But you love breakfast for supper!

I never grew up saying ‘supper’ but after seeing Juno, whenever I have a typical breakfast meal at the end of the day, I will always think of Pauly Bleeker’s mom.

I love having breakfast for dinner. When I was young, there was nothing better than when my dad would randomly whip up a batch of blueberry pancakes and call it dinner. They always tasted amazing and I think it was partly due to the fact that they didn’t belong there- it was the wrong meal!  I mean my dad is no joke in the kitchen, but still, we were breaking the food rules and it tasted gooood.

These days, I love nothing more than having eggs for dinner. It’s a great way to get in a high protein meal at the end of the day and eggs are incredibly versatile. I should also mention that I have the cutest egg pan in all of the land, compliments of mama Clemenza.

 

The egg actually is pretty incredible. It has to be since a baby chick needs all of those important nutrients- kind of weird to think about but it’s true! Eggs contains things like choline which promotes brain function. While that is not only great for those of us living outside of a uterus, pregnant women should especially focus on getting this nutrient if they want to make smart little babies (you can start forcing your offspring to be geniuses even before the Baby Einstein program!). Then there’s the folate and riboflavins which are B vitamins that help the body convert food into energy. There are also vitamins A and C which help promote healthy skin and prevent damage to the body by those pesky free radicals.

Heavy on the vitamins and light on the calories. Plus, eggs are CHEAP and that makes me smile. It can be confusing, however, to know which egg carton is the best. They are all boasting free range, chemical free, omega 3’s, etc. etc. A lot of times, manufacturers will stamp these buzz words all over cartons in order to trick consumers. Well, I will not stand for such trickery.

Which Eggs Should I Buy?

The best places to buy eggs are from local farmers who raise chickens on wide open pastures with plenty of space. You wouldn’t think NYC would be an ideal place to find such magically delicious eggs, but you would be wrong. Check out LocalHarvest.org, enter your zip, and track down some natural eggs. Chickens kept in battery cages produce a lower quality egg, which is not surprising. If you were sad and concealed in a small box while being fed crap, not allowed to run around and play, you would not produce your best work either. When hens are kept on pastures where they can exhibit natural behaviors, they lay eggs with higher vitamin and omega-3 fatty acid levels compared to commercially fed, caged hens.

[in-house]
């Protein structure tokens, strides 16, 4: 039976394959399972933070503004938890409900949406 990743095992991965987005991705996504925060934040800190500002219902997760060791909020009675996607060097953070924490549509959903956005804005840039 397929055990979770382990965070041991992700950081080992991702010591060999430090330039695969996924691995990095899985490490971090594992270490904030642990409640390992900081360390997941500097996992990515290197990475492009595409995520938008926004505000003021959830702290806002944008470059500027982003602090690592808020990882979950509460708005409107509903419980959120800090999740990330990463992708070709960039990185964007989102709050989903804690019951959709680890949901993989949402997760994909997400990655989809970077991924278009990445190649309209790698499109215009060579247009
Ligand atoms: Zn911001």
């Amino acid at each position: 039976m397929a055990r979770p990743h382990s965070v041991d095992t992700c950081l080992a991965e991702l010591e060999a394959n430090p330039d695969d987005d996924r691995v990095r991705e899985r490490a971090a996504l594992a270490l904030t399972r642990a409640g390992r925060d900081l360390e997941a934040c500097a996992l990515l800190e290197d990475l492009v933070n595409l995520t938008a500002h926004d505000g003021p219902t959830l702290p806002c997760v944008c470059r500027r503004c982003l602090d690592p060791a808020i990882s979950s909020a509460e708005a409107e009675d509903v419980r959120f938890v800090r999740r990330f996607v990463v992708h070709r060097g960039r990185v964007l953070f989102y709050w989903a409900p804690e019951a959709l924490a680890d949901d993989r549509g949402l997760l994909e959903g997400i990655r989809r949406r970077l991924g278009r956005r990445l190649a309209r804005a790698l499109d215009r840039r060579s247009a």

Cage-Free:

Now this might bring to mind chickens pecking away on a sprawling green on a sunny day, free to run around and lay eggs as they please. Often times, cage-free is not as ideal as that lovely country scene I just painted for you. It’s still much better than battery cages but often times the hens are kept in enclosed buildings. This at least means that the chickens can spread their wings and nest in boxes, although it does not necessarily mean that antibiotics have not been used.

Free-Range:

Chickens are allowed outside of barns or warehouses but farmers aren’t required to provide any specific amount of time outside and there are no third party restrictions.

Organic:

Hens are fed organic feed (no pesticides, antibiotics or animal products) and are offered access to the outdoors. Although not guaranteeing that the animals ever go outside, they are not enclosed in cages and annual inspections are required.

Natural:

Really doesn’t mean all that much, which is pretty standard these days. This basically means that nothing was done to the finished product (the egg) but it doesn’t tell us anything about the life and treatment of the chicky.

Pastured:

These chickens are housed in portable shelters that are frequently moved to give chickens fresh pastures. Again, no inspection is required but your best bet is to buy eggs from hens at a local farm that raises hens organically.

Certified Humane:

Chickens are not kep in cages but can be kept indoors. The Human Farm Animal Care program sets limits on the number of hens allowed in a certain space but there are no regulations on whether the hen must be fed organically.

You should also know that there is no difference between white eggs and brown eggs. White eggs come from chickens with white feathers and brown eggs come from chickens with brown feathers.

Woo so that’s A LOT of info. But go out and get your hands on some yummy, nutritious eggs. And maybe have ’em for supper if you’re feeling really crazy.

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